Venting about renting in Tower Hamlets

A Mile End-based participant in #VentyourRent. Photograph: Twitter
A Mile End-based participant in #VentyourRent. Photograph: Twitter

Generation Rent, a London-based organisation focused on changing the way in which renting works, last month launched a Twitter campaign inviting renters to share their negative experiences with pictures and hashtags.

Using the hashtags #VentyourRent and #RantyourRent, the campaign quickly went viral, with Londoners sharing their renting horror stories and posting photographs that give details of their living situations.

Renters from across the capital vented their fury. One told of having to endure bed bugs and cockroaches to live in Mile End for £570 a month.

Another complained of having to pay £700 of rent in cash each month for a mouldy room which the landlord has so far refused to treat. Dan Wilson Craw, Policy and Communications Manager at Generation Rent explained to the East End Citizen the idea behind the campaign.

“The idea for the hashtag was to get London’s private renters thinking about their housing situation ahead of next week’s election,” he said.

“For the first time, housing is at the top of the agenda, and we want people to realise that the next mayor can start fixing the housing crisis.”

The borough of Tower Hamlets is widely regarded as bearing the brunt of the capital’s housing woes.

“East London is right at the heart of the London housing crisis,” said Wilson.

“Rents are rising rapidly and regeneration projects are taking place, and private tenants are not protected from either of these.

“Stronger rights for tenants would go a long way to stop communities being torn apart. We will put the pressure on whoever is elected to keep his promises.

“Much of their success depends on how much power they can take away from Westminster, so I hope we’ll be campaigning with the next mayor to get that power.”

What happens next in the campaign is down to London’s two million private renters, Wilson Craw insisted.

“We’ll continue gathering and sharing stories, and housing campaigners will be protesting against the government’s Housing Bill,” he said.

“But what happens next is really in the hands of London’s two million private renters, who form the biggest tenure in London.”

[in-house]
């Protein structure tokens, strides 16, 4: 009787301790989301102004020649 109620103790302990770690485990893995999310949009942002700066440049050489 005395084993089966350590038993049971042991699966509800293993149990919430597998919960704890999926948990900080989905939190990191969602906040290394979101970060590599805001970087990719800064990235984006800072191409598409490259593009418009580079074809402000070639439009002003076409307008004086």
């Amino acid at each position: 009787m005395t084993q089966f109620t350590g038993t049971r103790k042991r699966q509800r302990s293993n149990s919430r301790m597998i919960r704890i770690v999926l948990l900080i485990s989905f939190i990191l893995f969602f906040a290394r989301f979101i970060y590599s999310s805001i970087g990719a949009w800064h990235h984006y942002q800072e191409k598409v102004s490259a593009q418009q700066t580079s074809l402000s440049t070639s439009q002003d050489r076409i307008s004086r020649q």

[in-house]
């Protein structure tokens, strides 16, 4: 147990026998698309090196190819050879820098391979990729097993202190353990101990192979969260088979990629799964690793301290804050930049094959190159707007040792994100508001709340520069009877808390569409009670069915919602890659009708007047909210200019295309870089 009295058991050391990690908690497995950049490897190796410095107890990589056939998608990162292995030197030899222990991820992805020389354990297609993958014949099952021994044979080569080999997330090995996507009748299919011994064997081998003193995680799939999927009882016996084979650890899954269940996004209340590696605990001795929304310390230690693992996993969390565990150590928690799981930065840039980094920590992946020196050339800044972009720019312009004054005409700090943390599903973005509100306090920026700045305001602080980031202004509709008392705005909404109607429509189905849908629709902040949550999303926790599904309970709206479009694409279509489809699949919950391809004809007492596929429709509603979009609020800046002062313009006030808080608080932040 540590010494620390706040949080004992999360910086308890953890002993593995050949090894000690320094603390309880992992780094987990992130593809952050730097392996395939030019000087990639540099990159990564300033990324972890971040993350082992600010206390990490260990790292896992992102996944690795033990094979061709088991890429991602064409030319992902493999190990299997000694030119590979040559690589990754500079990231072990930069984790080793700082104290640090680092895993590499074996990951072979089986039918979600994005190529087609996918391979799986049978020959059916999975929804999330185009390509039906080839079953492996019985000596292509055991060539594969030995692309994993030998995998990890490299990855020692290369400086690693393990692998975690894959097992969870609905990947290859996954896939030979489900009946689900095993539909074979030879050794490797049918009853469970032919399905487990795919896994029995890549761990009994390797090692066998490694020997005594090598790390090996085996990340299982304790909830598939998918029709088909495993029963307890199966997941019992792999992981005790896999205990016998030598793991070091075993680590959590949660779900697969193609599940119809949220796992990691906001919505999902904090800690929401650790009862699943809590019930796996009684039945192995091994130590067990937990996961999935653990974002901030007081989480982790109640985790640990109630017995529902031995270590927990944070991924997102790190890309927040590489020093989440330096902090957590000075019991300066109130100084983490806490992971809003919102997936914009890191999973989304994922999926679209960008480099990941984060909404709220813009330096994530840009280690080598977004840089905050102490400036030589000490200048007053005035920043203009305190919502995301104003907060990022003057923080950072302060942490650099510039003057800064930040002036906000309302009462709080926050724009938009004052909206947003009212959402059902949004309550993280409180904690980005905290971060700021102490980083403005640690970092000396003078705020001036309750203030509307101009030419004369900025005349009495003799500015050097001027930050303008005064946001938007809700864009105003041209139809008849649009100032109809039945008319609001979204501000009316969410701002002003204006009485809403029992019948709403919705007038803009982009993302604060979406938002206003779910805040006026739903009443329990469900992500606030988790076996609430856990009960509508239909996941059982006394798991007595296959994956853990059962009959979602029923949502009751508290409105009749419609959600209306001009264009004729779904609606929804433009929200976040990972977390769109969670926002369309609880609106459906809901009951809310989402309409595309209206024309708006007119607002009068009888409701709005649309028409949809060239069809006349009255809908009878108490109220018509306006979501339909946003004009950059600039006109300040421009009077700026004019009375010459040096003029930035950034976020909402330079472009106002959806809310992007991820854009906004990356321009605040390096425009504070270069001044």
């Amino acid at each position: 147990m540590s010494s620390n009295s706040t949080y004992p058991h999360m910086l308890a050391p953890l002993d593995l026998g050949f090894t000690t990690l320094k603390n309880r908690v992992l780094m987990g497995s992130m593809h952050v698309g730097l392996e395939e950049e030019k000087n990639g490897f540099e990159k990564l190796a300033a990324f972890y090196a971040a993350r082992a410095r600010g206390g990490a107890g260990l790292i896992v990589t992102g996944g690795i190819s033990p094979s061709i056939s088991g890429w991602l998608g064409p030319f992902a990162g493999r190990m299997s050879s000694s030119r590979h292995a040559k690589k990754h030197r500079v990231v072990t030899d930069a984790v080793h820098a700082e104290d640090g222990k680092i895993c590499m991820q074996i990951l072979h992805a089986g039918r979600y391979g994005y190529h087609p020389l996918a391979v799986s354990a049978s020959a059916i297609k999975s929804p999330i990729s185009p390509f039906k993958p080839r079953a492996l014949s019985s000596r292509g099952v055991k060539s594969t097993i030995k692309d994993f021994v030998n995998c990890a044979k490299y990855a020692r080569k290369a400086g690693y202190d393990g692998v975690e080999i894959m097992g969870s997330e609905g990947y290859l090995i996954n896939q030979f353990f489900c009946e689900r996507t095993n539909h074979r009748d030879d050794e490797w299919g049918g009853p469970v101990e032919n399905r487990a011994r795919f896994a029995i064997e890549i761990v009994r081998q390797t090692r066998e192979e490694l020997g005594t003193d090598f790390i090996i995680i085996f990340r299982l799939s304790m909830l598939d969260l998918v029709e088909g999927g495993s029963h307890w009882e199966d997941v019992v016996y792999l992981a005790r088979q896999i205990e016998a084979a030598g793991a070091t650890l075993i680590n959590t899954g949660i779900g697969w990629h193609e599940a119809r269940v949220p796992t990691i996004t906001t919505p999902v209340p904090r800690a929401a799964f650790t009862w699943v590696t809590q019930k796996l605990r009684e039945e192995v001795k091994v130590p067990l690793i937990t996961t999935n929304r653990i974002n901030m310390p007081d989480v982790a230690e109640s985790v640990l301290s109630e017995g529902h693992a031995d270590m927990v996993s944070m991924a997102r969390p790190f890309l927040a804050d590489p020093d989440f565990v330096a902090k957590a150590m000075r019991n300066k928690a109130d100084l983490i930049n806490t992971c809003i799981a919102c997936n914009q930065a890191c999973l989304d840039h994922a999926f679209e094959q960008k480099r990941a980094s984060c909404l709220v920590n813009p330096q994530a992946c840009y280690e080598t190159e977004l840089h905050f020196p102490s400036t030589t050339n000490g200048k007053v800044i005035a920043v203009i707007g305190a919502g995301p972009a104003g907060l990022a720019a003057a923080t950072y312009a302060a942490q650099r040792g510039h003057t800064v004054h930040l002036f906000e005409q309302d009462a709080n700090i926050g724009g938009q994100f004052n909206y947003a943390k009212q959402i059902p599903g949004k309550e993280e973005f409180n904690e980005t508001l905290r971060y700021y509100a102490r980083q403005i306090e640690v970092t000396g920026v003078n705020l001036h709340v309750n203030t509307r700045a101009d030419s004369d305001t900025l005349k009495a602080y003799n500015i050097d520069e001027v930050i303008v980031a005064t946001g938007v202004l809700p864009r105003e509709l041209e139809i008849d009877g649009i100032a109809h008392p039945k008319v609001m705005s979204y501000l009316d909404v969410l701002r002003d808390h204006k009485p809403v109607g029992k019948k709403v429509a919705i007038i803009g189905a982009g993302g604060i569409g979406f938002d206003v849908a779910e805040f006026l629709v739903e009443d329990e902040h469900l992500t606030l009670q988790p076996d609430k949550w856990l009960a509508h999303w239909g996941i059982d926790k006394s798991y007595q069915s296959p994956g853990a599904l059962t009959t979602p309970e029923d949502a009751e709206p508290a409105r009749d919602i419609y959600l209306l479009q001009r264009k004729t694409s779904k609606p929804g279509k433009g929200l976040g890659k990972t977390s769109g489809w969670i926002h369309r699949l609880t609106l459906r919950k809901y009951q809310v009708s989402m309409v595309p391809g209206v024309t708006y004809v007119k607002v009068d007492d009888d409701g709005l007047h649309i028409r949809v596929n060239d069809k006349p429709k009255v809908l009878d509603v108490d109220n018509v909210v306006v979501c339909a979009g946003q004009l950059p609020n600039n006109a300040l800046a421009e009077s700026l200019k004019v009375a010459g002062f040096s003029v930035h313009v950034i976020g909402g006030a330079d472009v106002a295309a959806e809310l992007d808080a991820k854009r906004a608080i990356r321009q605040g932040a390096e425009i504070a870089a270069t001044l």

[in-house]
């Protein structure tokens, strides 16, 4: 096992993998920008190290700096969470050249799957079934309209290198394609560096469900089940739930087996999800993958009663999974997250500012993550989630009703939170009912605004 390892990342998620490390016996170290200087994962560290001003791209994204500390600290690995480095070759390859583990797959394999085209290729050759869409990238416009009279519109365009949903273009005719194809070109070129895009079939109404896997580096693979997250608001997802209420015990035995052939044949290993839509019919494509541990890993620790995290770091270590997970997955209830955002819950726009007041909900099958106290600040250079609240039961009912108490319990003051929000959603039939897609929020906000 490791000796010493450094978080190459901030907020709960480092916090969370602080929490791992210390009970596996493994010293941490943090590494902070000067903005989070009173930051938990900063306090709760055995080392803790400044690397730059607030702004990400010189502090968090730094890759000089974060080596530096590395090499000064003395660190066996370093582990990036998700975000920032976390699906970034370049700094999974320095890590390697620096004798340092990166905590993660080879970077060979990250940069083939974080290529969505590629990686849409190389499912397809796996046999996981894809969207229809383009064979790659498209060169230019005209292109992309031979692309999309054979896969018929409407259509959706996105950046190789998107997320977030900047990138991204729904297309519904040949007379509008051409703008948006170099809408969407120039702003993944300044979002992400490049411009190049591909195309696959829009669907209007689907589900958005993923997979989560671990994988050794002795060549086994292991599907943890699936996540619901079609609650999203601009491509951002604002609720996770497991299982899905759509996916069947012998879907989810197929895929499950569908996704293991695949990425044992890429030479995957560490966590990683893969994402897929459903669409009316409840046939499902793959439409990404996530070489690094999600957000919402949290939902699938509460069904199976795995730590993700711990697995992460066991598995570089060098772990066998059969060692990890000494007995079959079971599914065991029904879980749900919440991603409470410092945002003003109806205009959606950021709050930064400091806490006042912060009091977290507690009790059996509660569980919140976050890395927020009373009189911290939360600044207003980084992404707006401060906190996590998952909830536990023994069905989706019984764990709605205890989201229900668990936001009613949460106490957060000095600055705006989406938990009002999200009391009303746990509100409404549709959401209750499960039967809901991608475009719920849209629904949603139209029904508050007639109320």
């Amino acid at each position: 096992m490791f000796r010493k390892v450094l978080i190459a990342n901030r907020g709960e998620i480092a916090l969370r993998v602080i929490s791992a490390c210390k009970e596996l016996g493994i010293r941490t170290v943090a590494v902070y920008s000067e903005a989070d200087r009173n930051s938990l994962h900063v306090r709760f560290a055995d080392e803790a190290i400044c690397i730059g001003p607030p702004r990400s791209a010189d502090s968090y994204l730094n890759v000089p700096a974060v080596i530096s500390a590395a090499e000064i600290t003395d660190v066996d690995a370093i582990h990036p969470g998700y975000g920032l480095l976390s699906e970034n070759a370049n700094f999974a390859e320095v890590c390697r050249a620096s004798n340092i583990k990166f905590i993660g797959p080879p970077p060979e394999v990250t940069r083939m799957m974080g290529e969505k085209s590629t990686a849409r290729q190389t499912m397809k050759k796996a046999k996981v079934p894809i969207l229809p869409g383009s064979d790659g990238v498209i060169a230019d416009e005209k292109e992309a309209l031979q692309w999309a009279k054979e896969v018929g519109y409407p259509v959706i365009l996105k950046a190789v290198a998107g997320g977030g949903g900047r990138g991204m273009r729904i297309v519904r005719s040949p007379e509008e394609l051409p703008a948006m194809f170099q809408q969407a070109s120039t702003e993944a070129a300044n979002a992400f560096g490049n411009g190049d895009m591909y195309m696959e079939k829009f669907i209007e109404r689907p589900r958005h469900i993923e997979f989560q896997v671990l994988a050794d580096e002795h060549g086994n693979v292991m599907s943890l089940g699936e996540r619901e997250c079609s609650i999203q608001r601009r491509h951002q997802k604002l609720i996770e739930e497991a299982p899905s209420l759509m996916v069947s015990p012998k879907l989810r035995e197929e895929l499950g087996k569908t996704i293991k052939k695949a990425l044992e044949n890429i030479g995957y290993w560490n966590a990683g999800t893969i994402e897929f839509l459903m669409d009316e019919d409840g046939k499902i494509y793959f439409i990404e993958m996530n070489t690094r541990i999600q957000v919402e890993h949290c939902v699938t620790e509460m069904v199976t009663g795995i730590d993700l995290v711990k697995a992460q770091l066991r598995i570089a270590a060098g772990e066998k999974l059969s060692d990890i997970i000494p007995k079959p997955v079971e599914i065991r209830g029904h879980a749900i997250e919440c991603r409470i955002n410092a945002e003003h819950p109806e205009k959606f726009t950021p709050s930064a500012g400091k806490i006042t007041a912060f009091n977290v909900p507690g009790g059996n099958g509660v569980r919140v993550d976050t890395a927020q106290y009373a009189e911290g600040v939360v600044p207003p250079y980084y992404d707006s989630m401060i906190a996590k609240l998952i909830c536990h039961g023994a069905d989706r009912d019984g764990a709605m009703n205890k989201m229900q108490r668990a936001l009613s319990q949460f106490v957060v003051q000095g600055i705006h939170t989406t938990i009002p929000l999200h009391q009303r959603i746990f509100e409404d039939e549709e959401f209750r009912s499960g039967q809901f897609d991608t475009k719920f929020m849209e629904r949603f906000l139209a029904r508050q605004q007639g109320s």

Residents who want to share their renting experiences can tweet their pictures using the hashtag #VentyourRent or #RantyourRent @genrentuk

1 Comment

  1. Muhammad Haque on Thursday 19 May 2016 at 12:59 am

    The future of ‘fair rent’ in London can never be
    established unless the current social cleansing
    agenda is tackled daily.

    All East London Councils are operating
    forms of social cleansing. The proof is
    in the stats as well as in the fact that none of
    the elected councillors in Tower Hamlets,
    Newham, Hackney is speaking about it at all.

    This is evident in the fact that the central topic which I have listed below,
    are being left out of the Councillors’ statements:-

    eviction = nil
    possession = nil
    S21 Notice =
    County Courts =
    Legal Aid = Nil
    Legal representation = Nil
    DWP= Nil
    Anti-Social Housing Association=Nil
    Social Cleansing = Nil
    Community= Nil
    Local Community= Nil

    As part of the London Community Manifesto, I am asking all three Boroughs
    to publish the stats on all aspects of Council Housing, Housing in their Boroughs and the correlations between Housing and the lack of socially and educationally productive e,mentions, support services that all three Councils have scrapped.

    As the BBC London has carried a rare item of news on the Law Society
    which has commented, albeit belated, on the alarming absence of “legal aid”.

    There are many serious issues that can be held against the Law Society but the fact is that access to judicial relief against Social Cleansing and Housing Capitalism is almost non-existent.

    That is bound to encourage more exploitation and denial of the ordinary people.

    Applying the Rent Assault is a market act and none of the overall political agenda in any of the local Councils is geared to upholding local Communities or to backing Social support structures that are vital for the Communities in every ordinary populated Borough in London.

    Every East London local Council owns significant chunks of properties in its area.

    What is each Council doing with those properties?

    Why isn’t there any noise by the paid post-holding “elected” Councillors?

    Are the East London MPs doing even a fraction of the work they must do if their
    “Constituencies” are to remain?

    I ask this because I ‘recognise’ that career-based self-interest can propel the MPs faster into action than any number of rational, reasonable reminders by the people affected by the current state of tolerance by elected post-holders of the main pushers of the programme for Socially Cleansing most of the East End and East London Communities.

    The “rent crisis” is a result, a consequence of the Councils’ failings and the pro-marketeering, profiteering agendas being pursued through local Councils.

    0058 GMT London Thursday 19 May 2016



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